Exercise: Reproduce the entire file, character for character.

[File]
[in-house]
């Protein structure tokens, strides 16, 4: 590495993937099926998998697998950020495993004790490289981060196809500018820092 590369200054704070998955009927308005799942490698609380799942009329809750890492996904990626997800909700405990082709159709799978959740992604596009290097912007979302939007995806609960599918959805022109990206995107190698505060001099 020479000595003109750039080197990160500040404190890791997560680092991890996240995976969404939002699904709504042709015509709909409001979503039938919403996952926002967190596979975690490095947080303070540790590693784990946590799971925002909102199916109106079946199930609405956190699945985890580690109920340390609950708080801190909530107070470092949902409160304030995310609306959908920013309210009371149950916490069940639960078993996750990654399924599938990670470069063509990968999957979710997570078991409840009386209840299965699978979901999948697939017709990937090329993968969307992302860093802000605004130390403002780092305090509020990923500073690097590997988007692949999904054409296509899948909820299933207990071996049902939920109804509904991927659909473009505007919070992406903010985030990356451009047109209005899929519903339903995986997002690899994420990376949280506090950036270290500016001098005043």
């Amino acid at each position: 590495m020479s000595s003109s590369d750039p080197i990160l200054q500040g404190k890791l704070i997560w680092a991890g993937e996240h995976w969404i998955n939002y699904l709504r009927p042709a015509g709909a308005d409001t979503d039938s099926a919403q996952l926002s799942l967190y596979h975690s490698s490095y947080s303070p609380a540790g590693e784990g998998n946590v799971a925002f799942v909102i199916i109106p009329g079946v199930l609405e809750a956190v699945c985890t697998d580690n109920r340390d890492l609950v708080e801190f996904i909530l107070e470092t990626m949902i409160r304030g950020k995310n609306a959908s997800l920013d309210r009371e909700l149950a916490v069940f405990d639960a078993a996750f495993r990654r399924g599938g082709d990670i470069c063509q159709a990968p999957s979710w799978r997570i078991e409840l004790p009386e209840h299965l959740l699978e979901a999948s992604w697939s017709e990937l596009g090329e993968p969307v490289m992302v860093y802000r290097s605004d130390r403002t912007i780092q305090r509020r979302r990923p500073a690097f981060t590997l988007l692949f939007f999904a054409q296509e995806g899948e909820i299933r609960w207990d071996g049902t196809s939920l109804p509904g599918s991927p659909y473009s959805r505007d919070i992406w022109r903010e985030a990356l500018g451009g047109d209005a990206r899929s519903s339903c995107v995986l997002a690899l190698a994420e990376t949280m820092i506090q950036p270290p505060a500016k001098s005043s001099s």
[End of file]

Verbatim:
[in-house]
């Protein structure tokens, strides 16, 4: 590495993937099926998998697998950020495993004790490289981060196809500018820092 590369200054704070998955009927308005799942490698609380799942009329809750890492996904990626997800909700405990082709159709799978959740992604596009290097912007979302939007995806609960599918959805022109990206995107190698505060001099 020479000595003109750039080197990160500040404190890791997560680092991890996240995976969404939002699904709504042709015509709909409001979503039938919403996952926002967190596979975690490095947080303070540790590693784990946590799971925002909102199916109106079946199930609405956190699945985890580690109920340390609950708080801190909530107070470092949902409160304030995310609306959908920013309210009371149950916490069940639960078993996750990654399924599938990670470069063509990968999957979710997570078991409840009386209840299965699978979901999948697939017709990937090329993968969307992302860093802000605004130390403002780092305090509020990923500073690097590997988007692949999904054409296509899948909820299933207990071996049902939920109804509904991927659909473009505007919070992406903010985030990356451009047109209005899929519903339903995986997002690899994420990376949280506090950036270290500016001098005043």
């Amino acid at each position: 590495m020479s000595s003109s590369d750039p080197i990160l200054q500040g404190k890791l704070i997560w680092a991890g993937e996240h995976w969404i998955n939002y699904l709504r009927p042709a015509g709909a308005d409001t979503d039938s099926a919403q996952l926002s799942l967190y596979h975690s490698s490095y947080s303070p609380a540790g590693e784990g998998n946590v799971a925002f799942v909102i199916i109106p009329g079946v199930l609405e809750a956190v699945c985890t697998d580690n109920r340390d890492l609950v708080e801190f996904i909530l107070e470092t990626m949902i409160r304030g950020k995310n609306a959908s997800l920013d309210r009371e909700l149950a916490v069940f405990d639960a078993a996750f495993r990654r399924g599938g082709d990670i470069c063509q159709a990968p999957s979710w799978r997570i078991e409840l004790p009386e209840h299965l959740l699978e979901a999948s992604w697939s017709e990937l596009g090329e993968p969307v490289m992302v860093y802000r290097s605004d130390r403002t912007i780092q305090r509020r979302r990923p500073a690097f981060t590997l988007l692949f939007f999904a054409q296509e995806g899948e909820i299933r609960w207990d071996g049902t196809s939920l109804p509904g599918s991927p659909y473009s959805r505007d919070i992406w022109r903010e985030a990356l500018g451009g047109d209005a990206r899929s519903s339903c995107v995986l997002a690899l190698a994420e990376t949280m820092i506090q950036p270290p505060a500016k001098s005043s001099s």